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Dena Simmons: How students of color confront impostor syndrome

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As a black woman from a tough part of the Bronx who grew up to attain all the markers of academic prestige, Dena Simmons knows that for students of color, success in school sometimes comes at the cost of living authentically. Now an educator herself, Simmons discusses how we might create a classroom that makes all students feel proud of who they are. "Every child deserves an education that guarantees the safety to learn in the comfort of one's own skin," she says.

- Educator
Dena Simmons believes that creating a safe environment for children is an essential component of education. Full bio

So, my journey began
in the Bronx, New York,
00:13
in a one-bedroom apartment,
00:18
with my two sisters and immigrant mother.
00:19
I loved our neighborhood.
00:23
It was lively.
00:27
There was all this merengue blasting,
00:28
neighbors socializing on building stoops
00:31
and animated conversations
over domino playing.
00:33
It was home,
00:38
and it was sweet.
00:40
But it wasn't simple.
00:43
In fact, everyone at school
knew the block where we lived,
00:45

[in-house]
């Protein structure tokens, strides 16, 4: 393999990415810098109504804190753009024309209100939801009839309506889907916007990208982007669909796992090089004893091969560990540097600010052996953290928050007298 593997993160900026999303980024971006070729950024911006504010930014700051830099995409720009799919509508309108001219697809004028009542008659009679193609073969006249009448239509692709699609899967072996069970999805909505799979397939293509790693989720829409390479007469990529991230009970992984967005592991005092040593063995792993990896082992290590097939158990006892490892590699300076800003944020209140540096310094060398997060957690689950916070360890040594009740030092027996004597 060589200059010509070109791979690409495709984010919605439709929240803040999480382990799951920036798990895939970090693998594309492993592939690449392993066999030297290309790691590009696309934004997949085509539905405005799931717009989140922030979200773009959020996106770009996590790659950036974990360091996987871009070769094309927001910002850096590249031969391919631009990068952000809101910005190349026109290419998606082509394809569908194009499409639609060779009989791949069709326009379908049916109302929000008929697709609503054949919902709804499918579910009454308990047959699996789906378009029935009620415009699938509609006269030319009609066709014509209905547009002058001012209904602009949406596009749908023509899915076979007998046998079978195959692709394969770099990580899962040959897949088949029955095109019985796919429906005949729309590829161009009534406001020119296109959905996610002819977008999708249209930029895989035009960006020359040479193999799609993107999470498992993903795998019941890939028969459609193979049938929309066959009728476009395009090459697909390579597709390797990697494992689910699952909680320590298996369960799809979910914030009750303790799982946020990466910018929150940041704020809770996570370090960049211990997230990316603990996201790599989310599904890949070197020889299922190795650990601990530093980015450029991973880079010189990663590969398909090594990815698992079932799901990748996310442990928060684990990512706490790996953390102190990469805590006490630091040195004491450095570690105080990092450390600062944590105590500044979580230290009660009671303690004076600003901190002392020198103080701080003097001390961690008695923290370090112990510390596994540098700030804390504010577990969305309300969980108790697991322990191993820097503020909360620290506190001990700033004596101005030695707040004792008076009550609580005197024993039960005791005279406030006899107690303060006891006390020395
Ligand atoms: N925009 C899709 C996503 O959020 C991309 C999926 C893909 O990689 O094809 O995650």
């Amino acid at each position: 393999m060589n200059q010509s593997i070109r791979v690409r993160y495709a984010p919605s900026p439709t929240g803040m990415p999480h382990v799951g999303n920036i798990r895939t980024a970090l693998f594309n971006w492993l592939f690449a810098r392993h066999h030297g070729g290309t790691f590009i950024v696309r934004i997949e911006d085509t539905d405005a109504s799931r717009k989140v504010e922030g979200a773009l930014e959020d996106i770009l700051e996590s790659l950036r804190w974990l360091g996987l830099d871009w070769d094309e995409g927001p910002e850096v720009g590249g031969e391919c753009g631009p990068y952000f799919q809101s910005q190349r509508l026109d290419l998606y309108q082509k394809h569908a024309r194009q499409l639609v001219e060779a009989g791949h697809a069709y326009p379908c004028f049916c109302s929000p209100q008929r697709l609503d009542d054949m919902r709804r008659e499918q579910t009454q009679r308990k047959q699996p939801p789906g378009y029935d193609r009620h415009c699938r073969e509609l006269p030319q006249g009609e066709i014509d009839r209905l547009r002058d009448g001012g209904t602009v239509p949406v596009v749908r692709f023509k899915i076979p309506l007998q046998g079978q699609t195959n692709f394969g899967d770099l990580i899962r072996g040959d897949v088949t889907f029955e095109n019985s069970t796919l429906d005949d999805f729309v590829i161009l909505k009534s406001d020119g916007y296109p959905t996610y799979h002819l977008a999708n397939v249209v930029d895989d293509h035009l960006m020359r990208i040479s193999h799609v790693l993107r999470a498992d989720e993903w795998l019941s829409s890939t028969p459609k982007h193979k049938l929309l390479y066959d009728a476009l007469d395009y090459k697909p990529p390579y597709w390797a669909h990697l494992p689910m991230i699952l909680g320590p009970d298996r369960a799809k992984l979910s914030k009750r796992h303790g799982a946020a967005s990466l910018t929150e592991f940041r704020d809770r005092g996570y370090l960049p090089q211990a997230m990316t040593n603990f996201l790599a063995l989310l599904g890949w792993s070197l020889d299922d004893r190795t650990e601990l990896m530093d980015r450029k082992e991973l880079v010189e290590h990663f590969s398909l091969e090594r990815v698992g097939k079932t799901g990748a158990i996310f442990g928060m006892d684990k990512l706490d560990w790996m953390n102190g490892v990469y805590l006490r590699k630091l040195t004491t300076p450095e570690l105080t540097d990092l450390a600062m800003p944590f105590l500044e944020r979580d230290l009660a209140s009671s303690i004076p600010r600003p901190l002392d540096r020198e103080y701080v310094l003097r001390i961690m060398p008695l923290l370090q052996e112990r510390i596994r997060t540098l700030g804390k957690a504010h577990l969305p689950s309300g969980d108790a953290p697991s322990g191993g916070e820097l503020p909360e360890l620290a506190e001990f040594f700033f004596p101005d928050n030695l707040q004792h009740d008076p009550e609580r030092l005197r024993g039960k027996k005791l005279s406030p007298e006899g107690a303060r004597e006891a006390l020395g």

because it was where people came
to buy weed and other drugs.
00:49
And with drug-dealing comes conflict,
00:53
so we often went to sleep
to the sound of gunshots.
00:56
I spent much of my childhood worried,
01:01
worried about our safety.
01:05
And so did our mother.
01:08
She worried that the violence we witnessed
would overtake our lives;
01:11
that our poverty meant
01:16
that the neighbors with whom
we lived and shared space
01:18
would harm us.
01:20
Our entire life was in the Bronx,
01:22
but my mother's anxiety
spurred her into action,
01:26
and soon we were driving
so fast to Connecticut --
01:29
(Laughter)
01:34
to boarding school campuses,
with full scholarships in tow.
01:35
Man, don't underestimate
the power of a mother
01:39
determined to keep her children safe.
01:45
(Cheers)
01:49
(Applause)
01:50
At boarding school,
01:55
for the first time,
01:58
I was able to sleep without worry.
02:01
I could leave my dorm room unlocked,
02:05
walk barefoot in the grass,
02:07
and look up to see
a night sky full of stars.
02:10
Happy novelties.
02:16
But there were other novelties as well.
02:19
Very quickly, I felt like I didn't belong.
02:22
I learned that I didn't speak
the right way,
02:26
and to demonstrate
the proper ways of speaking,
02:29
my teachers gave me
frequent lessons, in public,
02:33
on the appropriate way
to enunciate certain words.
02:37
A teacher once instructed me
in the hallway:
02:43
"Aaaaaas-king."
02:47
She said this loudly.
02:51
"Dena, it's not 'axing,'
like you're running around with an axe.
02:54
That's silly."
02:59
Now at this point, you can imagine
the snickers of my classmates,
03:02
but she continued:
03:08
"Think about breaking the word
into 'ass' and 'king,'
03:11
and then put the two together
to say it correctly --
03:16
'Asking.'"
03:20
There were some other moments
that reminded me that I didn't belong.
03:23
Once, I walked into
a classmate's dorm room,
03:28
and I watched her watch
her valuables around me.
03:32
Like, why would she do that?
I thought to myself.
03:36
And then there was the time
03:40
when another classmate